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BK lives with his older sister in Brooklyn Park, but he has his own bedroom in the Thomas’ home. He accompanies them on vacations and spends holidays with them. They buy him clothes, help him with bills, take him to church.
BK needed a ride to referee youth soccer games in another suburb one day last week. None of his friends was available so he called Chad.
On my way, Chad told him. BK hung up and cried.
“It just shows how good they are to me because I know they don’t have to do that,” he said. “I don’t feel like I’m here without a dad or parents. I feel like I’m part of a family.”
He doesn’t take that for granted, either. A kid who has witnessed the worst in society has thrived in his new environment. He’s taking mostly Advanced Placement classes. This summer he’s coaching a youth soccer team and participating in Upward Bound, a federally funded program that prepares students for college.
He interviewed this week for a position on a youth leadership council in Brooklyn Park. He’s organized packing parties at Feed My Starving Children because he ate that food in his refugee camp.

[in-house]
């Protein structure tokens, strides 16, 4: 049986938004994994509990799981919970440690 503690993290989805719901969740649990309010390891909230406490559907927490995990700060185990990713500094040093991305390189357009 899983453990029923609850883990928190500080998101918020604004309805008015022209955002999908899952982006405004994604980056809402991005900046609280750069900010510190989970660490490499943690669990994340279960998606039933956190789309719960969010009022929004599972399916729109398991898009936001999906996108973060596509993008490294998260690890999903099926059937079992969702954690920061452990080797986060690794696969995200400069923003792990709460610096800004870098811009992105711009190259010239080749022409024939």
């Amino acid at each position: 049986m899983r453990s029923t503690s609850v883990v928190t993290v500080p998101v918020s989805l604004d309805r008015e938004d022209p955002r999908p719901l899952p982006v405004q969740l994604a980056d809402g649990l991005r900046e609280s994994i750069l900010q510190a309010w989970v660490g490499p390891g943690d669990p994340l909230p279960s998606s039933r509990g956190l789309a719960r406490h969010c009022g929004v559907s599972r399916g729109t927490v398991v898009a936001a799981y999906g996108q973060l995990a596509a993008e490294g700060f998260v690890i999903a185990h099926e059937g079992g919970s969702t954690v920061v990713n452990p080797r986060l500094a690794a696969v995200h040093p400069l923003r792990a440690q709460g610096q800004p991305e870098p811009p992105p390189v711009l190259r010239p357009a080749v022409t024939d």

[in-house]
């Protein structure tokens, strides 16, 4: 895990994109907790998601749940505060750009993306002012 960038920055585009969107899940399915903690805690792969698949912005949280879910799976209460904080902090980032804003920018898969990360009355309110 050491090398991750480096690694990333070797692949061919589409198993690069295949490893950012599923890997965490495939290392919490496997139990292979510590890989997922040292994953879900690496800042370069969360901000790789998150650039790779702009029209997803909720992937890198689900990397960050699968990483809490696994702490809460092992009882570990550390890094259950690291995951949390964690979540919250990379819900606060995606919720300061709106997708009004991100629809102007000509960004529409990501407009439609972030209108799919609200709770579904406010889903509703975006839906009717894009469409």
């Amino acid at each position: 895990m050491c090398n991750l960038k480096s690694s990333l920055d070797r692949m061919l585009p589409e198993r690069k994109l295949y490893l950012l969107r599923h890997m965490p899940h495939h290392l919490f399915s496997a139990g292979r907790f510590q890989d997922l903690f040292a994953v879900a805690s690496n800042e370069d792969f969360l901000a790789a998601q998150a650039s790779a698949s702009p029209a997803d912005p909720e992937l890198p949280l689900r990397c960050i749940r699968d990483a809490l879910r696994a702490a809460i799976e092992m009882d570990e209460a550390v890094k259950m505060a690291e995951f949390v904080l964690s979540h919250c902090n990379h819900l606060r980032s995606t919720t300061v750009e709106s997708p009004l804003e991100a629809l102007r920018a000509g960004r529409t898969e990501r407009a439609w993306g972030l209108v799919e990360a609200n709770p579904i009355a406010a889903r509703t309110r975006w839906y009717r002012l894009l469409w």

“I believe what people have given me is more than I ever expected so giving back to the community was something that means a lot to me,” he said. “Coming from a refugee camp, I know how those meals helped us.”
His goal is to earn multiple college degrees, and he dreams of working for the United Nations some day.
“The main reason I’m here is to graduate and go to college,” he said. “I’m going to go for my Ph.D. If there’s a level higher than Ph.D., I will go for it. I want to go as far as I can.”
No one should doubt him.
“He’s going to change the world,” Chad Thomas said. “We wanted to give him opportunities to do that because that’s all he needs.”
Chip Scoggins firstname.lastname@example.org
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